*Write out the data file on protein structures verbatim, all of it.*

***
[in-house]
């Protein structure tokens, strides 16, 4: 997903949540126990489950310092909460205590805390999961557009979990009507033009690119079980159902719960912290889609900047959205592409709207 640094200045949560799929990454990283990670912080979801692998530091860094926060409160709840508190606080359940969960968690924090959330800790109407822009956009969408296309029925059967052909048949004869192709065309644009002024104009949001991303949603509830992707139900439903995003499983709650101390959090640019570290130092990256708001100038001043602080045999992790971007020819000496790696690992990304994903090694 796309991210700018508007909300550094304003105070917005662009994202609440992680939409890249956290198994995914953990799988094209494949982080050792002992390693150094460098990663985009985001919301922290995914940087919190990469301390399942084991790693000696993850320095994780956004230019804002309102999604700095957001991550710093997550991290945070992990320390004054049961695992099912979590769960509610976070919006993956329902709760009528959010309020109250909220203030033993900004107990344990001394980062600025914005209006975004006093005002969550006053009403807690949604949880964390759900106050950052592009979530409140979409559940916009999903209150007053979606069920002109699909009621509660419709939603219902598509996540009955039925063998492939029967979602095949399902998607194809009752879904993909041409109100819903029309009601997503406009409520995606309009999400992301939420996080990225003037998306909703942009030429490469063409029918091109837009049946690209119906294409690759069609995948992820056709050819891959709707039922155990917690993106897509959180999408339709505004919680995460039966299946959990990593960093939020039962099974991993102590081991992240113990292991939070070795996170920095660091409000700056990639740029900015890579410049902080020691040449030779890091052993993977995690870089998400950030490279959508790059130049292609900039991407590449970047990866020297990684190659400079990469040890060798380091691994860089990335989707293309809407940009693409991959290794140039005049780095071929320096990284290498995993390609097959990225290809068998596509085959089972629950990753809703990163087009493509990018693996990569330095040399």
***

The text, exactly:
[in-house]
């Protein structure tokens, strides 16, 4: 997903949540126990489950310092909460205590805390999961557009979990009507033009690119079980159902719960912290889609900047959205592409709207 640094200045949560799929990454990283990670912080979801692998530091860094926060409160709840508190606080359940969960968690924090959330800790109407822009956009969408296309029925059967052909048949004869192709065309644009002024104009949001991303949603509830992707139900439903995003499983709650101390959090640019570290130092990256708001100038001043602080045999992790971007020819000496790696690992990304994903090694 796309991210700018508007909300550094304003105070917005662009994202609440992680939409890249956290198994995914953990799988094209494949982080050792002992390693150094460098990663985009985001919301922290995914940087919190990469301390399942084991790693000696993850320095994780956004230019804002309102999604700095957001991550710093997550991290945070992990320390004054049961695992099912979590769960509610976070919006993956329902709760009528959010309020109250909220203030033993900004107990344990001394980062600025914005209006975004006093005002969550006053009403807690949604949880964390759900106050950052592009979530409140979409559940916009999903209150007053979606069920002109699909009621509660419709939603219902598509996540009955039925063998492939029967979602095949399902998607194809009752879904993909041409109100819903029309009601997503406009409520995606309009999400992301939420996080990225003037998306909703942009030429490469063409029918091109837009049946690209119906294409690759069609995948992820056709050819891959709707039922155990917690993106897509959180999408339709505004919680995460039966299946959990990593960093939020039962099974991993102590081991992240113990292991939070070795996170920095660091409000700056990639740029900015890579410049902080020691040449030779890091052993993977995690870089998400950030490279959508790059130049292609900039991407590449970047990866020297990684190659400079990469040890060798380091691994860089990335989707293309809407940009693409991959290794140039005049780095071929320096990284290498995993390609097959990225290809068998596509085959089972629950990753809703990163087009493509990018693996990569330095040399």